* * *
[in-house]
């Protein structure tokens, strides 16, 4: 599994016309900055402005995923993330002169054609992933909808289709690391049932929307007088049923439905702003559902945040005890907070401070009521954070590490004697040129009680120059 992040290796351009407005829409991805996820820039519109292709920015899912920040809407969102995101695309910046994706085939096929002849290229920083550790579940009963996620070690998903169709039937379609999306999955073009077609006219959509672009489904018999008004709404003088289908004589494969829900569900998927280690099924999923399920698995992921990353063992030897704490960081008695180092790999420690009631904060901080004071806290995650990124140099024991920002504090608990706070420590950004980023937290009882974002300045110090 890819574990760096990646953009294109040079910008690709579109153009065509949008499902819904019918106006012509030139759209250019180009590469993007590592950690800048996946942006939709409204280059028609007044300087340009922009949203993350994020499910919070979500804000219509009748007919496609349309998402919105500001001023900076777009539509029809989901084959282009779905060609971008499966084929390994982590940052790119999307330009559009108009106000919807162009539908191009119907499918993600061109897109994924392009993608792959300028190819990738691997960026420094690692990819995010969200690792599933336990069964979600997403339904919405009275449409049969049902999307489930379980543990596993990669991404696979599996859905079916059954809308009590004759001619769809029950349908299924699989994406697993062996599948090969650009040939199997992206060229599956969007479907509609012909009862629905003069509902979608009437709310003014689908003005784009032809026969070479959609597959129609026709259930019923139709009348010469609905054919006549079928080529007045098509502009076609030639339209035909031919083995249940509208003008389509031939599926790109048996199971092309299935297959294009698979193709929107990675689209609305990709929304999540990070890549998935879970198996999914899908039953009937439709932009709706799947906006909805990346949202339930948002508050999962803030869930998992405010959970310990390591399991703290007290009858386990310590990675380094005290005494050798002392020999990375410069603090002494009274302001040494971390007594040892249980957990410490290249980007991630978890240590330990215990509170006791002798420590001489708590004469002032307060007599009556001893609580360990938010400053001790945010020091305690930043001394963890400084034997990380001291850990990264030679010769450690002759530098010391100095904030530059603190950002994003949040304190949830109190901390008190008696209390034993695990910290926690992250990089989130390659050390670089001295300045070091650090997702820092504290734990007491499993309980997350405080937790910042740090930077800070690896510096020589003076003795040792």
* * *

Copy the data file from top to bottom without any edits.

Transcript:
[in-house]
């Protein structure tokens, strides 16, 4: 599994016309900055402005995923993330002169054609992933909808289709690391049932929307007088049923439905702003559902945040005890907070401070009521954070590490004697040129009680120059 992040290796351009407005829409991805996820820039519109292709920015899912920040809407969102995101695309910046994706085939096929002849290229920083550790579940009963996620070690998903169709039937379609999306999955073009077609006219959509672009489904018999008004709404003088289908004589494969829900569900998927280690099924999923399920698995992921990353063992030897704490960081008695180092790999420690009631904060901080004071806290995650990124140099024991920002504090608990706070420590950004980023937290009882974002300045110090 890819574990760096990646953009294109040079910008690709579109153009065509949008499902819904019918106006012509030139759209250019180009590469993007590592950690800048996946942006939709409204280059028609007044300087340009922009949203993350994020499910919070979500804000219509009748007919496609349309998402919105500001001023900076777009539509029809989901084959282009779905060609971008499966084929390994982590940052790119999307330009559009108009106000919807162009539908191009119907499918993600061109897109994924392009993608792959300028190819990738691997960026420094690692990819995010969200690792599933336990069964979600997403339904919405009275449409049969049902999307489930379980543990596993990669991404696979599996859905079916059954809308009590004759001619769809029950349908299924699989994406697993062996599948090969650009040939199997992206060229599956969007479907509609012909009862629905003069509902979608009437709310003014689908003005784009032809026969070479959609597959129609026709259930019923139709009348010469609905054919006549079928080529007045098509502009076609030639339209035909031919083995249940509208003008389509031939599926790109048996199971092309299935297959294009698979193709929107990675689209609305990709929304999540990070890549998935879970198996999914899908039953009937439709932009709706799947906006909805990346949202339930948002508050999962803030869930998992405010959970310990390591399991703290007290009858386990310590990675380094005290005494050798002392020999990375410069603090002494009274302001040494971390007594040892249980957990410490290249980007991630978890240590330990215990509170006791002798420590001489708590004469002032307060007599009556001893609580360990938010400053001790945010020091305690930043001394963890400084034997990380001291850990990264030679010769450690002759530098010391100095904030530059603190950002994003949040304190949830109190901390008190008696209390034993695990910290926690992250990089989130390659050390670089001295300045070091650090997702820092504290734990007491499993309980997350405080937790910042740090930077800070690896510096020589003076003795040792």